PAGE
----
N J Trudgill, D Sifrim, R Sweis, M Fullard, K Basu, M McCord, M Booth J Hayman, G  Boeckxstaens, B T Johnson, N Ager, J de Caestecker, British Society of Gastroenterology guidelines for oesophageal manometry and oesophageal reflux monitoring. Gut. July 2019. DOI:10.1136/gutjnl-2018-318115

S Sanagapalli, S Roman, A Hastier, R W Leong, K Patel, A Raeburn, M R Banks, R J Haidry, L B Lovat, D Graham, S Sami, R Sweis, Achalasia diagnosed despite normal integrated relaxation pressure responds favorably to therapy. Neurogastroenterology and Motility. Apr 2019. DOI:10.1111/nmo.13586

Further publications from Dr Rami Sweis: Click Here

Getting to know Dr Sweis

  • Why did you choose to become a part of OneWelbeck

    I have a close relationship with many of the consultants at OneWelbeck having worked with most in the NHS over the years and having trained with several others. I have sent members of my family to OneWelbeck and felt it to would be right for me to join the team. Also, I have put together an Upper GI Physiology unit at OneWelbeck which will replicate the reputable unit that I have run for many years at University College London Hospital, my NHS base.

  • Why did you choose to specialise in disorders of function of the GI tract?

    This is a field which almost everyone has personal experience with but receives very little training in medical school and as a junior doctor. It is the bread and butter of gastroenterology. I decided early to specialise in this field and to delve deep into the underlying problems, methods of testing and treatments. I completed my PHD and continue to publish widely in this field, including co-authoring many of the national and international guidelines. My interests include problems in the oesophagus (disorders of swallowing, reflux, pain), stomach (vomiting, pain) and colon (disorders of diarrhoea, constipation, IBS).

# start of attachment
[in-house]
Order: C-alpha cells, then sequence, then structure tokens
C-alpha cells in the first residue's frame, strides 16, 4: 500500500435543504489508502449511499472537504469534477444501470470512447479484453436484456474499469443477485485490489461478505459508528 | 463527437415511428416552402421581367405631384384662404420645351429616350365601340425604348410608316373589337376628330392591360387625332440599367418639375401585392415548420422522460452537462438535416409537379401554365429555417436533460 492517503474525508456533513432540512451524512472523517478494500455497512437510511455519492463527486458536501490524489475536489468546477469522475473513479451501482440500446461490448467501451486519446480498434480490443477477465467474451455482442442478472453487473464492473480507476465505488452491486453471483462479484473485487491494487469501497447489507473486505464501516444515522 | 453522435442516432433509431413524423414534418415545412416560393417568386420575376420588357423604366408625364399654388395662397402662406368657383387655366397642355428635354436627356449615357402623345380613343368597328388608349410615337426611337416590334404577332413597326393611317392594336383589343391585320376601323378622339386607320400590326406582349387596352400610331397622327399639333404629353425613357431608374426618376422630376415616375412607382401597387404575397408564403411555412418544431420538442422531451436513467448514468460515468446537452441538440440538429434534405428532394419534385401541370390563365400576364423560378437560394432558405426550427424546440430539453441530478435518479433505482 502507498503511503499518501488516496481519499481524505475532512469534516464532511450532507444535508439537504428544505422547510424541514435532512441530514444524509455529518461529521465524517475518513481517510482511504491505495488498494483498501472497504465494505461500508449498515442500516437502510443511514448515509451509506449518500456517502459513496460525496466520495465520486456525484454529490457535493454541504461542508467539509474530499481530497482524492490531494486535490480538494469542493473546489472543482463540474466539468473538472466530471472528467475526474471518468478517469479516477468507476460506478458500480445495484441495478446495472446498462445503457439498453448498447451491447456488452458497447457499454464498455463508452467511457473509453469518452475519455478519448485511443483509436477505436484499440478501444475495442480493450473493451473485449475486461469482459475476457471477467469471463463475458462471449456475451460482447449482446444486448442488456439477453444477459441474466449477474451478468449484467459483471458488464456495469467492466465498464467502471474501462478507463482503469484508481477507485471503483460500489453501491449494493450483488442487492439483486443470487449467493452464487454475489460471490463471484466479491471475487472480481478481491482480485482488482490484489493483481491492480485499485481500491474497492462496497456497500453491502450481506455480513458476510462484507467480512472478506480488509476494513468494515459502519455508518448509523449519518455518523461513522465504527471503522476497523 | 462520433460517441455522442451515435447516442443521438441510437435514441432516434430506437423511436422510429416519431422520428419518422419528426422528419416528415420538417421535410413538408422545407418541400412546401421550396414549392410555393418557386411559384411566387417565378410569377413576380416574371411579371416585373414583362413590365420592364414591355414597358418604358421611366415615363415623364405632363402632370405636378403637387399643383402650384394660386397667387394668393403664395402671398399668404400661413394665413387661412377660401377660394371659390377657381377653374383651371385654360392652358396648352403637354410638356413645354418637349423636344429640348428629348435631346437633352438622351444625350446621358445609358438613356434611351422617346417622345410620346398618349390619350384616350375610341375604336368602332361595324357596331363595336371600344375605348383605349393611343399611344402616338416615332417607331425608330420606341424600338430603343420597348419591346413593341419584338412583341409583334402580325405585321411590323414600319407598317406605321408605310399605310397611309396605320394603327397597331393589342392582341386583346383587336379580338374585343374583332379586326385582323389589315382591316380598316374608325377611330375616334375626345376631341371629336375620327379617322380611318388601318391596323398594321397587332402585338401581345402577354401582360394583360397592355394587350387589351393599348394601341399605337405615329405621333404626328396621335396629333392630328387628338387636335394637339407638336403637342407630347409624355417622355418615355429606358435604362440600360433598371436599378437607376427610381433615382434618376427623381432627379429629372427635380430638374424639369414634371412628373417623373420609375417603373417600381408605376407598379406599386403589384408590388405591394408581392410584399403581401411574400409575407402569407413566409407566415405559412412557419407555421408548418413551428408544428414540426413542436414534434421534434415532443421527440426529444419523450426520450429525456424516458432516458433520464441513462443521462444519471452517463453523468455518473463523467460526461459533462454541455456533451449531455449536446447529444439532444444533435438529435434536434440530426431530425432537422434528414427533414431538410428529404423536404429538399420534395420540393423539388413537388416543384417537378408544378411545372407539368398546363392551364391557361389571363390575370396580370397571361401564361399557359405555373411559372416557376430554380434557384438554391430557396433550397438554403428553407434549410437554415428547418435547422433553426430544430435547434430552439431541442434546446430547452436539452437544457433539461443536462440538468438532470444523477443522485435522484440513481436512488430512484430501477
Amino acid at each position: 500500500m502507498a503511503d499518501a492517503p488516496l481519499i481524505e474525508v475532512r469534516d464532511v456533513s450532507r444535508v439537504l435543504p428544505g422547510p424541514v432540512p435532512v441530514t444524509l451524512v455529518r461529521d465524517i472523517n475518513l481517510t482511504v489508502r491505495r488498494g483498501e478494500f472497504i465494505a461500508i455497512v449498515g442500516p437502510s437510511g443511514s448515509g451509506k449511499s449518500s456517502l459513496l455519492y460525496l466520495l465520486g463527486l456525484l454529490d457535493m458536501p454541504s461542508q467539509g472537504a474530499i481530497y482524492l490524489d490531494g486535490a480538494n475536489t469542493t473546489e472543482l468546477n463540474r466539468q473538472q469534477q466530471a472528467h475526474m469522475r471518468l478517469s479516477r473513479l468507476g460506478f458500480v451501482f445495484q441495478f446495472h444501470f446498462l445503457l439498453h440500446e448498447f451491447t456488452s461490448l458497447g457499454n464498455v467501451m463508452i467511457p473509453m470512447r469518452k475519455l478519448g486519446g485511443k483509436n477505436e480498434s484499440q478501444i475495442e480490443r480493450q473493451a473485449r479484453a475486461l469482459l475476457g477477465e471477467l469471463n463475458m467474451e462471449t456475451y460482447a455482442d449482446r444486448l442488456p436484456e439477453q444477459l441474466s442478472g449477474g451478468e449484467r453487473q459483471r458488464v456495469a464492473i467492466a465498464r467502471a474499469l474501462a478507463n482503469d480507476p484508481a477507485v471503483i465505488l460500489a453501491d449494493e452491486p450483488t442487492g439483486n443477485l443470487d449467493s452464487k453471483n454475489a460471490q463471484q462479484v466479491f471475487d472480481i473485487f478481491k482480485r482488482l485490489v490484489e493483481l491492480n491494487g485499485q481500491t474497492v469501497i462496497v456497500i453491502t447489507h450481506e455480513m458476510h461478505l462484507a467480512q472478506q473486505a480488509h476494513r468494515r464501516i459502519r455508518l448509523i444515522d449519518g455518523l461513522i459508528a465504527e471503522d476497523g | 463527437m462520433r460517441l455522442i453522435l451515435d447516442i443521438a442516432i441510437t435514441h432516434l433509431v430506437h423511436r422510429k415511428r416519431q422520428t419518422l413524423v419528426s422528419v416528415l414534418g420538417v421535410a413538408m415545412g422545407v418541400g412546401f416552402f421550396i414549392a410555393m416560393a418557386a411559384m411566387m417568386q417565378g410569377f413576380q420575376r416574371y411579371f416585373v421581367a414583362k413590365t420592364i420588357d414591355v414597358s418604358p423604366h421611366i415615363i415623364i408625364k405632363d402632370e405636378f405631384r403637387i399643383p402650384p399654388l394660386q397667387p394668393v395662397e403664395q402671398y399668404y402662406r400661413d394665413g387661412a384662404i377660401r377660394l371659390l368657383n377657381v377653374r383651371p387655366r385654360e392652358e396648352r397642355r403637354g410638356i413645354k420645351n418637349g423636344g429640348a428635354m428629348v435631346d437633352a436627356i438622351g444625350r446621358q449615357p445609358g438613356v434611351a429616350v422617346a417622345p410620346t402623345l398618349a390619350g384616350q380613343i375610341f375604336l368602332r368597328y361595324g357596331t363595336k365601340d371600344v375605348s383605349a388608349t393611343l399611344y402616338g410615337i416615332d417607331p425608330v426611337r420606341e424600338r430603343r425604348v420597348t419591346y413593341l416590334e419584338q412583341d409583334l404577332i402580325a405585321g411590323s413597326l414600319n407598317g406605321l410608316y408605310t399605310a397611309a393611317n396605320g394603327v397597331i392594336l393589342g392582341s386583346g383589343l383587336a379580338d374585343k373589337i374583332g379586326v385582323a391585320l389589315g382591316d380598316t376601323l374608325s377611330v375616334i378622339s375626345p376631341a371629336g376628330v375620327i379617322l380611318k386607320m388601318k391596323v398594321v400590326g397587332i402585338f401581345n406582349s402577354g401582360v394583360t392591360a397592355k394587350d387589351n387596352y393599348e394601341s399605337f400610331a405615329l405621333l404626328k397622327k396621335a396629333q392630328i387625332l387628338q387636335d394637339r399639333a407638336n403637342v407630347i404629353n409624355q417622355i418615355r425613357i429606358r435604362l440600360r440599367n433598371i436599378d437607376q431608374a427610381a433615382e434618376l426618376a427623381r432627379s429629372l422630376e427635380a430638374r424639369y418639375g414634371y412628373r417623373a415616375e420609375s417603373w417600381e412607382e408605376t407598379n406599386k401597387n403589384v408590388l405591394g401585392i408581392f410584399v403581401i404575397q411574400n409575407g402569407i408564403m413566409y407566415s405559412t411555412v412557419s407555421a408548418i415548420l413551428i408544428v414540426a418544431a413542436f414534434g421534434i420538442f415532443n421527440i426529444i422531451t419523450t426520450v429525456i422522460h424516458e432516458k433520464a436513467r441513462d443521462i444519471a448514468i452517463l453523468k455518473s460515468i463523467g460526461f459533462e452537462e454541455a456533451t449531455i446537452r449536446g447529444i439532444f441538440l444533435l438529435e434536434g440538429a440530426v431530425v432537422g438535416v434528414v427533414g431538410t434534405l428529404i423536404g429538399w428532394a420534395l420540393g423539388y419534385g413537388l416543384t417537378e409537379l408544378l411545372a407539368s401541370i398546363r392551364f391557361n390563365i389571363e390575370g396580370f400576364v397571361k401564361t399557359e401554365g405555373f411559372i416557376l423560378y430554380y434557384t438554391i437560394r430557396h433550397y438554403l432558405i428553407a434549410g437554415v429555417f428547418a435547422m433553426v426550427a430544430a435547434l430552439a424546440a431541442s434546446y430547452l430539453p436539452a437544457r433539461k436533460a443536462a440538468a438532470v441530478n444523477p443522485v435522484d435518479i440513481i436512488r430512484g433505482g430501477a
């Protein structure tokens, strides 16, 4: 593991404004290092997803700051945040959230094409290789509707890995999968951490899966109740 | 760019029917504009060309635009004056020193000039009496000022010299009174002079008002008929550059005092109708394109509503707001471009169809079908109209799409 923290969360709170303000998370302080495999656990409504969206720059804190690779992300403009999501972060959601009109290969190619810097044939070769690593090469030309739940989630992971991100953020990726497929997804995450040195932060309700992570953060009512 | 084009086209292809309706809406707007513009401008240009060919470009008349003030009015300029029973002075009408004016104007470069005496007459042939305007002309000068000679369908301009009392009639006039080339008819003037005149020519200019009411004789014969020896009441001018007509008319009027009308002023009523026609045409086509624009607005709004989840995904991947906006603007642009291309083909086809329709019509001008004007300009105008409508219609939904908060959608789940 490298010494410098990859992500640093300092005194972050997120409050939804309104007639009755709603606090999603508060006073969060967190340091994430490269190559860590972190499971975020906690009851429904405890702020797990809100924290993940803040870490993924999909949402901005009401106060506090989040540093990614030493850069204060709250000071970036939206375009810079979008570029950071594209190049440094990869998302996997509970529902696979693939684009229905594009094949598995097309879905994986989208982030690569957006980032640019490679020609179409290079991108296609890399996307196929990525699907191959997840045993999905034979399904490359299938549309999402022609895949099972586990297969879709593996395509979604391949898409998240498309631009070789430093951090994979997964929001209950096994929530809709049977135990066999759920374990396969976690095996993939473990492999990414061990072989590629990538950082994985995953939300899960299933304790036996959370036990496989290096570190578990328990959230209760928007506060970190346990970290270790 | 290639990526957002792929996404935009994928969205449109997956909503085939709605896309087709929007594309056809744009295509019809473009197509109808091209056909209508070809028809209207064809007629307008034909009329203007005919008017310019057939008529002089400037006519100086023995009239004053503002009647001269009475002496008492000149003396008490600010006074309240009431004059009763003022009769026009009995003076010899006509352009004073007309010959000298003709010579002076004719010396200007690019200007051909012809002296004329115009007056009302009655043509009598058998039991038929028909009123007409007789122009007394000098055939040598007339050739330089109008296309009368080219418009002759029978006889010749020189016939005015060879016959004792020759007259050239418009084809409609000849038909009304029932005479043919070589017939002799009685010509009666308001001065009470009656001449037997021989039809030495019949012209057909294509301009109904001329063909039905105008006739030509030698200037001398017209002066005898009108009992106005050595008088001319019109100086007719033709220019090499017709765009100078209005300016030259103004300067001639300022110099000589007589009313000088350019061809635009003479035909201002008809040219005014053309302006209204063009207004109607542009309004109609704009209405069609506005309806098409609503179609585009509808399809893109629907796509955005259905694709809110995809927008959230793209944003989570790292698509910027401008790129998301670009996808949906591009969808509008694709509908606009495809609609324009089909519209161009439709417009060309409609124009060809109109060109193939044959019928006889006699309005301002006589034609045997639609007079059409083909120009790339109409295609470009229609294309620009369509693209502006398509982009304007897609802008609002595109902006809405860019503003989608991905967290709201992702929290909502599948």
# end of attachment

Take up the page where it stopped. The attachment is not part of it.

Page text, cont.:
• How can I decide what treatment is best for me?

    I spend a long time just listening and gathering information regarding your main problems and priorities. I then offer the tests that allow us together to reach the best answer to what the problems might be, after which I take you step by step through what treatments are available in an open and honest way such that you have enough time to ask questions, consider your options, understand the risks and decide together on the best way forward.

  • Is there any other treatment available to treat oesophageal problems other than just taking omeprazole?

    Yes, I have an interest in treating a variety of conditions that may require more than just ‘a tablet’. For example, eosinophilic oesophagitis is a condition like asthma but in the oesophagus which is under-recognised but common that can be treated with medication similar to what asthmatics use. Also, careful oesophageal stretching might be needed if there is associated scarring/narrowing. To avoid having surgery, I also treat reflux with a novel technique called Trans-oral incisionless fundoplication (TIF), which is not offered on the NHS and is available in very few private centres in the UK. For conditions such as achalasia, another under-recognised swallowing disorder, I offer specialised treatments such as per-oral endoscopic myotomy (POEM) which is offered in only a handful of units in the country and also is an alternative to surgery. Finally, in other conditions of burping and regurgitation, where suitable, I offer behavioural modification therapy which I teach in the clinic. There are yet a variety of other treatments that can be offered for many such conditions, but all will be discussed openly and you will always have plenty of opportunity to ask questions and return at a later stage if you need time to consider.